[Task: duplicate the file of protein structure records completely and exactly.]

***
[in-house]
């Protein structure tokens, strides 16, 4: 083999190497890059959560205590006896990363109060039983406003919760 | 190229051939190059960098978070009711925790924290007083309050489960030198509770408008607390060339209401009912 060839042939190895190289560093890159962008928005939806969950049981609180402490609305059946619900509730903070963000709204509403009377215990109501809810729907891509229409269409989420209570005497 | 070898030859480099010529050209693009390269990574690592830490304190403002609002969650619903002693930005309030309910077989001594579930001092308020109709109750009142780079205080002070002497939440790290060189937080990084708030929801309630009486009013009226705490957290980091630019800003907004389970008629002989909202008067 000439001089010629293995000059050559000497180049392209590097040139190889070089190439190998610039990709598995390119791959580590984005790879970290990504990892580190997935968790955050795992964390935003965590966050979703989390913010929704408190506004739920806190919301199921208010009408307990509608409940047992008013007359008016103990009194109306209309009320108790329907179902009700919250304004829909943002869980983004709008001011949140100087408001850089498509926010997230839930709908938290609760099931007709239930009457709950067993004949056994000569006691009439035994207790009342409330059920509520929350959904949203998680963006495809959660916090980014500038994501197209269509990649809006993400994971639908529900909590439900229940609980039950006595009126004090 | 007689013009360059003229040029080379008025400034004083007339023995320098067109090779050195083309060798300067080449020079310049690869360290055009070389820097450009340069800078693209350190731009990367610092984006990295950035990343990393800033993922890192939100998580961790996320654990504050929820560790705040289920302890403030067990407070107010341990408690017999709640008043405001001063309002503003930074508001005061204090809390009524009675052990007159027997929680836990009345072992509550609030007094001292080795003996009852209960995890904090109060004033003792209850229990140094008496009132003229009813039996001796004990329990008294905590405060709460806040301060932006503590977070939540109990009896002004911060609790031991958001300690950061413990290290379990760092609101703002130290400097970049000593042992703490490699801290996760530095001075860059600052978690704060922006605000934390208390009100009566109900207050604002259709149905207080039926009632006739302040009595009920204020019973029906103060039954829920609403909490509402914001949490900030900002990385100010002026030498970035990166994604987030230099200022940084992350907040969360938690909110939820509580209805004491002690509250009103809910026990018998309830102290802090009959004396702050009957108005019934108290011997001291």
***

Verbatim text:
[in-house]
């Protein structure tokens, strides 16, 4: 083999190497890059959560205590006896990363109060039983406003919760 | 190229051939190059960098978070009711925790924290007083309050489960030198509770408008607390060339209401009912 060839042939190895190289560093890159962008928005939806969950049981609180402490609305059946619900509730903070963000709204509403009377215990109501809810729907891509229409269409989420209570005497 | 070898030859480099010529050209693009390269990574690592830490304190403002609002969650619903002693930005309030309910077989001594579930001092308020109709109750009142780079205080002070002497939440790290060189937080990084708030929801309630009486009013009226705490957290980091630019800003907004389970008629002989909202008067 000439001089010629293995000059050559000497180049392209590097040139190889070089190439190998610039990709598995390119791959580590984005790879970290990504990892580190997935968790955050795992964390935003965590966050979703989390913010929704408190506004739920806190919301199921208010009408307990509608409940047992008013007359008016103990009194109306209309009320108790329907179902009700919250304004829909943002869980983004709008001011949140100087408001850089498509926010997230839930709908938290609760099931007709239930009457709950067993004949056994000569006691009439035994207790009342409330059920509520929350959904949203998680963006495809959660916090980014500038994501197209269509990649809006993400994971639908529900909590439900229940609980039950006595009126004090 | 007689013009360059003229040029080379008025400034004083007339023995320098067109090779050195083309060798300067080449020079310049690869360290055009070389820097450009340069800078693209350190731009990367610092984006990295950035990343990393800033993922890192939100998580961790996320654990504050929820560790705040289920302890403030067990407070107010341990408690017999709640008043405001001063309002503003930074508001005061204090809390009524009675052990007159027997929680836990009345072992509550609030007094001292080795003996009852209960995890904090109060004033003792209850229990140094008496009132003229009813039996001796004990329990008294905590405060709460806040301060932006503590977070939540109990009896002004911060609790031991958001300690950061413990290290379990760092609101703002130290400097970049000593042992703490490699801290996760530095001075860059600052978690704060922006605000934390208390009100009566109900207050604002259709149905207080039926009632006739302040009595009920204020019973029906103060039954829920609403909490509402914001949490900030900002990385100010002026030498970035990166994604987030230099200022940084992350907040969360938690909110939820509580209805004491002690509250009103809910026990018998309830102290802090009959004396702050009957108005019934108290011997001291």